Then he thrust his hand into a pocket, and frowned. Clarissa’s breath stopped. Would he remember how much he’d had the night before? No: not this morning. The hand came out and laid a few coins on the table. “Get yourself some breakfast, you and your sister,” he said, then paused to look at the younger one. “Why aren’t you in school?”

“It’s a Sattiday, Pa.”

“So it is. Well, to celebrate, I’m going for a bath. See you two urchins later.”

“You won’t forget about Officer Taylor?”

“I won’t forget.”

He mussed Alicia’s hair again, missing her look of annoyance, then picked up his hat and was gone the rest of that day. (Hudson did, in fact, go to see the burly policeman, who took credit, in later years, for having set at least one family back onto the straight and narrow. At least, until things began to come out.)

The coins Pa had left (added to those Clarissa had taken earlier) were plenty for a day’s food, and even stretched for the luxury of an ice from the Italian man. Clarissa took one slow lick, then handed the rest over to her sister. They sat in the last of the afternoon sun, Alicia greedily sucking in the cold sweetness and Clarissa smiling at her sister’s pleasure.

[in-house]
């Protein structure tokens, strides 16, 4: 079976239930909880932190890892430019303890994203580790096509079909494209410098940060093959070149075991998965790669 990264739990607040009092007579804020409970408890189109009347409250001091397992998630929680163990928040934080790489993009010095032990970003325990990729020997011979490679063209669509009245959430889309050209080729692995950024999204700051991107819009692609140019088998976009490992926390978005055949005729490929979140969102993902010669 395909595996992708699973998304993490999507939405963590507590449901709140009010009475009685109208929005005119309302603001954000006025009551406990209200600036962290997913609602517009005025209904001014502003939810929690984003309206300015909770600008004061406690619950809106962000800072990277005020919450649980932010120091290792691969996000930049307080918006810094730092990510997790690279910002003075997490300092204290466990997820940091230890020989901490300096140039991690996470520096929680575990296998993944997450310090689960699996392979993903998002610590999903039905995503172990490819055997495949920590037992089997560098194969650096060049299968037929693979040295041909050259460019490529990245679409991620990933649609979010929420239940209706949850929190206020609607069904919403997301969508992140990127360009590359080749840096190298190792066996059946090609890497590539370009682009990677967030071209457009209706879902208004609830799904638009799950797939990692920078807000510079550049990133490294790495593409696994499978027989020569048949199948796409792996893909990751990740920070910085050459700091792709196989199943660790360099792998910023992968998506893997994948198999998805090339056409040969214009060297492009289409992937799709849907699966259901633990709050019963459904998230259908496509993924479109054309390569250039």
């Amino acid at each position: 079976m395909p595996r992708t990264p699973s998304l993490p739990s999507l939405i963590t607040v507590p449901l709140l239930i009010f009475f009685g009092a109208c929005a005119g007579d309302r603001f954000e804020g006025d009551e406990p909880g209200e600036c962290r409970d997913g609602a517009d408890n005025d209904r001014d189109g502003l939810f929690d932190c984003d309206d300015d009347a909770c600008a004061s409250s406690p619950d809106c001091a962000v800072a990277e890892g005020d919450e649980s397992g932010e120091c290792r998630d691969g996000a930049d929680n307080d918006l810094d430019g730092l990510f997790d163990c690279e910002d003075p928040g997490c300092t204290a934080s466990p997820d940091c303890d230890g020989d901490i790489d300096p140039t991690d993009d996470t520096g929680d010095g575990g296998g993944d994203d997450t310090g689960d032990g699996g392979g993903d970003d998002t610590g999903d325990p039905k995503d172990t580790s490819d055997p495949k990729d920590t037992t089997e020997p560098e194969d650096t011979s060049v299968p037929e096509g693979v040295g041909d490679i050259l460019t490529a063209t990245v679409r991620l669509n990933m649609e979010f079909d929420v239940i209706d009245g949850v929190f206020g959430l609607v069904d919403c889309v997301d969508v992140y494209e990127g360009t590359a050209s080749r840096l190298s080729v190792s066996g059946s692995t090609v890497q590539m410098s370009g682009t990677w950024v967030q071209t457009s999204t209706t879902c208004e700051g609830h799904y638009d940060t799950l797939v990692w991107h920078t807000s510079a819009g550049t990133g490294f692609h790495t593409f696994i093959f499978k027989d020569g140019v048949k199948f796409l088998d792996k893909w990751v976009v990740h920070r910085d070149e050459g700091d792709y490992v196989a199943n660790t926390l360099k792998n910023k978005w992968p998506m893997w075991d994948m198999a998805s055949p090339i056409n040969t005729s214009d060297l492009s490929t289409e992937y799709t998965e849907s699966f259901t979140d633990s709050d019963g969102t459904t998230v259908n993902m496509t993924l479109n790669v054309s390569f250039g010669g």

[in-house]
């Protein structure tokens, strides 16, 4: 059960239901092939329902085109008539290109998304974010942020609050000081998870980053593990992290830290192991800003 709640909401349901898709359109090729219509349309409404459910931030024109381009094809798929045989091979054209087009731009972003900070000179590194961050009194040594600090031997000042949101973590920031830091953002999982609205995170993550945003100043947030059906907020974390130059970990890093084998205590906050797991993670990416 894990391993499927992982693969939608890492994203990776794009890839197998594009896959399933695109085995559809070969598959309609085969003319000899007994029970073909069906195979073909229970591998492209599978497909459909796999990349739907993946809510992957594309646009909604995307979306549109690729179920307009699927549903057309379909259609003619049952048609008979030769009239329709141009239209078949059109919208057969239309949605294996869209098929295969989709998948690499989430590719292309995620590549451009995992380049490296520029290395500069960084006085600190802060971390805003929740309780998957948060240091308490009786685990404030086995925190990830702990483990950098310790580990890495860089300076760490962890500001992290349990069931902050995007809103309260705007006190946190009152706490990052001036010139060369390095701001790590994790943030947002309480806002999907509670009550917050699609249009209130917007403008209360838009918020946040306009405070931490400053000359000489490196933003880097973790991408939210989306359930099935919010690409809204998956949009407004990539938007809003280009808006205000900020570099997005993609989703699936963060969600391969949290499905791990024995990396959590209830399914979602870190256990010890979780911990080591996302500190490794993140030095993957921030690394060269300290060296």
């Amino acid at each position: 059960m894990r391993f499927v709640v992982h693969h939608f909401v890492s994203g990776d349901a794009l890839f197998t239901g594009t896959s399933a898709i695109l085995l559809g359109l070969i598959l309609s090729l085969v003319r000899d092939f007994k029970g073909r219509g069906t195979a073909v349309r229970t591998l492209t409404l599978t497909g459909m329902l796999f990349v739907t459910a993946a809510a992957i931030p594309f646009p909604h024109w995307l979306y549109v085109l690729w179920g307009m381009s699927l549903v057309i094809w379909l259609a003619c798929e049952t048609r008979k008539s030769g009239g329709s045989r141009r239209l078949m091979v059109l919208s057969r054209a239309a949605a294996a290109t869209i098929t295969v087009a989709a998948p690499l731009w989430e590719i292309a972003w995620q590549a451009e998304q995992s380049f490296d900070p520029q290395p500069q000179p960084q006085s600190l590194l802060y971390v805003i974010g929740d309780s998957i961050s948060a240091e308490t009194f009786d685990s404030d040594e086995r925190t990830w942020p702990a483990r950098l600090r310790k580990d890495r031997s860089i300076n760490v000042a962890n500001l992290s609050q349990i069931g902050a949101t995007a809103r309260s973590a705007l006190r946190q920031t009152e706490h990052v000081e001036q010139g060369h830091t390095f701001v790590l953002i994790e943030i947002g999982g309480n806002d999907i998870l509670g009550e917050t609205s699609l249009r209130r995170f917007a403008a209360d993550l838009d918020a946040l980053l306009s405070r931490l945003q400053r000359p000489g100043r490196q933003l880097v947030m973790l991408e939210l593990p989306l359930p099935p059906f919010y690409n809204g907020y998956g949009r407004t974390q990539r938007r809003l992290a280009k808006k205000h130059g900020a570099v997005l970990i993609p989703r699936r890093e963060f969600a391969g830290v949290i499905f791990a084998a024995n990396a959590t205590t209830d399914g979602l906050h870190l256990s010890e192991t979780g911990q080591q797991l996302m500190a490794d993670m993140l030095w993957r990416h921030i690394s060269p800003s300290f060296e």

She kept enough back to buy a candle—a real bees-wax one—and that night after their Saturday bath (fourth-hand and near cold after Mrs Murdy’s family had finished, but still) they snuggled together in bed while Clarissa sounded out the words of Dombey and Son, a satisfyingly long time after darkness had fallen. The smell was so delicious, she could practically taste the honey on her tongue, and she didn’t even have to get up every few minutes to trim the smoking wick.

Nearing the end of both chapter and voice, Clarissa broke off at the sound of unfamiliar footsteps trotting up the stairway. Most of the other residents were nice enough, but every so often a stranger came. When that happened, Clarissa and Alicia took care for a day or two until they were sure he was harmless: that flimsy door would come down to other shoulders than a constable’s.